• ABSTRACT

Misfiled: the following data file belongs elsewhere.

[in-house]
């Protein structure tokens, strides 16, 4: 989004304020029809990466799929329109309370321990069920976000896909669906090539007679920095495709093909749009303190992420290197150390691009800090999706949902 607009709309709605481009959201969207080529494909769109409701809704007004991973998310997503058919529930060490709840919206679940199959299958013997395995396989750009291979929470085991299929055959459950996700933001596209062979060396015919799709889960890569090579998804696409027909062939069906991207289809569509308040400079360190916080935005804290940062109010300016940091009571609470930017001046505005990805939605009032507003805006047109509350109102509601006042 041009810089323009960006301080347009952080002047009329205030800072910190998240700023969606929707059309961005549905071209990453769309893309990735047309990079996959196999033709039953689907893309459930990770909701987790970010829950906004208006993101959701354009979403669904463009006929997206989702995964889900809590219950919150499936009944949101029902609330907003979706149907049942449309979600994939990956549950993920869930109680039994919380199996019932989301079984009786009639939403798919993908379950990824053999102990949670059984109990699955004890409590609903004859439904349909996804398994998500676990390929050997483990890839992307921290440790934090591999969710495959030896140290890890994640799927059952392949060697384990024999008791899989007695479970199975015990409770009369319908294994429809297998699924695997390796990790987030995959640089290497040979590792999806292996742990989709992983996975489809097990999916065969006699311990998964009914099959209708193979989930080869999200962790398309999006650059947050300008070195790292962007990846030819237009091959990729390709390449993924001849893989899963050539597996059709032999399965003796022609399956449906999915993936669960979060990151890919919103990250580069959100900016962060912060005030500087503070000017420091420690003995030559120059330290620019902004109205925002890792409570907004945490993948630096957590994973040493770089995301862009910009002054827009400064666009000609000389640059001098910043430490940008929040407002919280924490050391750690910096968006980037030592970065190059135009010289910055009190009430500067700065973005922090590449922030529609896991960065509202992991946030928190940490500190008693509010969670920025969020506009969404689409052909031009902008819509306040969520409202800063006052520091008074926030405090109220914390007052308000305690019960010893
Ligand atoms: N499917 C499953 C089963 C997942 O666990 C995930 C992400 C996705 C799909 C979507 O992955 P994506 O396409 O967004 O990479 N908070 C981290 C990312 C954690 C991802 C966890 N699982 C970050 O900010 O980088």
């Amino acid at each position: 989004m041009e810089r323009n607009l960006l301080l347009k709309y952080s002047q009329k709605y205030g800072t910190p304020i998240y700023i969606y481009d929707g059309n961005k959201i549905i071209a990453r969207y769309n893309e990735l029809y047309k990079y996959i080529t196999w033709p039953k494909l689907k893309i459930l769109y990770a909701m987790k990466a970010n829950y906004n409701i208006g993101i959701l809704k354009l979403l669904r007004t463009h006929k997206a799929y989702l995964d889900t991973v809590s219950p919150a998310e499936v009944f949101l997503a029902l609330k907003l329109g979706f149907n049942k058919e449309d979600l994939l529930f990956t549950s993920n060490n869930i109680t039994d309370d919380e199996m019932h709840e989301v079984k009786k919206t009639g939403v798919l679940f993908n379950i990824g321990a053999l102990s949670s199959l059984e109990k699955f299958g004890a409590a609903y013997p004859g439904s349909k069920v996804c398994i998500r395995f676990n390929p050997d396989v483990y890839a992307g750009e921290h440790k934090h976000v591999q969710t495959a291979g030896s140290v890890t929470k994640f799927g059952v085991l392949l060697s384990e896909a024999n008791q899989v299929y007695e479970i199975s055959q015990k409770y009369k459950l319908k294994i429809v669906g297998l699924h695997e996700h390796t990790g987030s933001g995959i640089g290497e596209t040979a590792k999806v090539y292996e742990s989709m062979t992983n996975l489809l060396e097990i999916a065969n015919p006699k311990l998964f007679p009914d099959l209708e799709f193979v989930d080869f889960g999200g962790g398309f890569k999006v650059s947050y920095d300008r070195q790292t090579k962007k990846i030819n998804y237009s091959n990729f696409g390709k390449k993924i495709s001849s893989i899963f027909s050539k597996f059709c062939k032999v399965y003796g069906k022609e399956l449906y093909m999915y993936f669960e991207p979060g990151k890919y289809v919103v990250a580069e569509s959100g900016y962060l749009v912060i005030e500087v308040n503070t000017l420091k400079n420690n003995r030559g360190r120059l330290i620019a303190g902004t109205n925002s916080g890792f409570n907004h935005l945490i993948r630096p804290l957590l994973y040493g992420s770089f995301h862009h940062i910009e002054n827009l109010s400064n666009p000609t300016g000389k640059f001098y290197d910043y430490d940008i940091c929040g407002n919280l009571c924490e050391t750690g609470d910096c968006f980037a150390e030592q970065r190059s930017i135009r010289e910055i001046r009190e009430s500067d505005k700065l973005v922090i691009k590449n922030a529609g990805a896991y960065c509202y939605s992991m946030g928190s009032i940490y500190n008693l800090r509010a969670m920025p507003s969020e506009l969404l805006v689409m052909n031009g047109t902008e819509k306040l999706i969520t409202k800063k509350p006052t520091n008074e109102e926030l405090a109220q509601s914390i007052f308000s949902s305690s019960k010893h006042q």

• Background: Rotator cuff tears (RCTs), resulting from degeneration or trauma of the shoulder tendons, are one of the main causes of shoulder pain. In particular, massive RCTs represent 40% of all injuries, require surgical treatment, and are characterized by poor clinical outcomes and a high rate of failure. In recent years, the use of biological decellularized patches for augmentation procedures has received great interest owing to their excellent self-integration properties, improving healing and, thus, presenting an innovative therapeutic option. However, the findings from clinical studies have emerged with conflicting viewpoints regarding the benefits of this procedure, as an excessive tension load might compromise the integrity of the tendon-to-bone connection when the patch exhibits low elasticity or insufficient strength. This could prevent the healing process, leading to unpredictable results in clinical practice. Methods: This systematic review was conducted following Preferred Reporting Items for Systematic reviews and Meta-Analyses (PRISMA) guidelines across three databases (PubMed, Scopus, and Web of Knowledge) to underline the results obtained in preclinical studies involving animal models of RCT surgeries that utilized the biological decellularized matrix augmentation technique in the last 5¬†years. Results: Thirteen articles were included after the screening, and the SYRCLE tools were applied to assess the risk of bias in in vivo studies. Open-surgery techniques were conducted to create tendon defects or detachment in different animal models: rat (31%), rabbit (46%), dog (15%), and sheep (8%). Patches decellularized with non-standardized protocols were used in 77% of studies, while commercially available matrices were used in 15%. Of the studies, 31% used allogenic patches, 61% used xenogenic patches, and 8% utilized both xenogenic and autologous patches. Conclusion: Overall, this review provides a comprehensive overview of the use of acellular patches and their effective therapeutic potential in rotator cuff (RC) repair at the preclinical level with the aim of expanding the strategies and matrices available for surgeons. Systematic review registration: https://www.crd.york.ac.uk/prospero/, identifier CRD42023468716.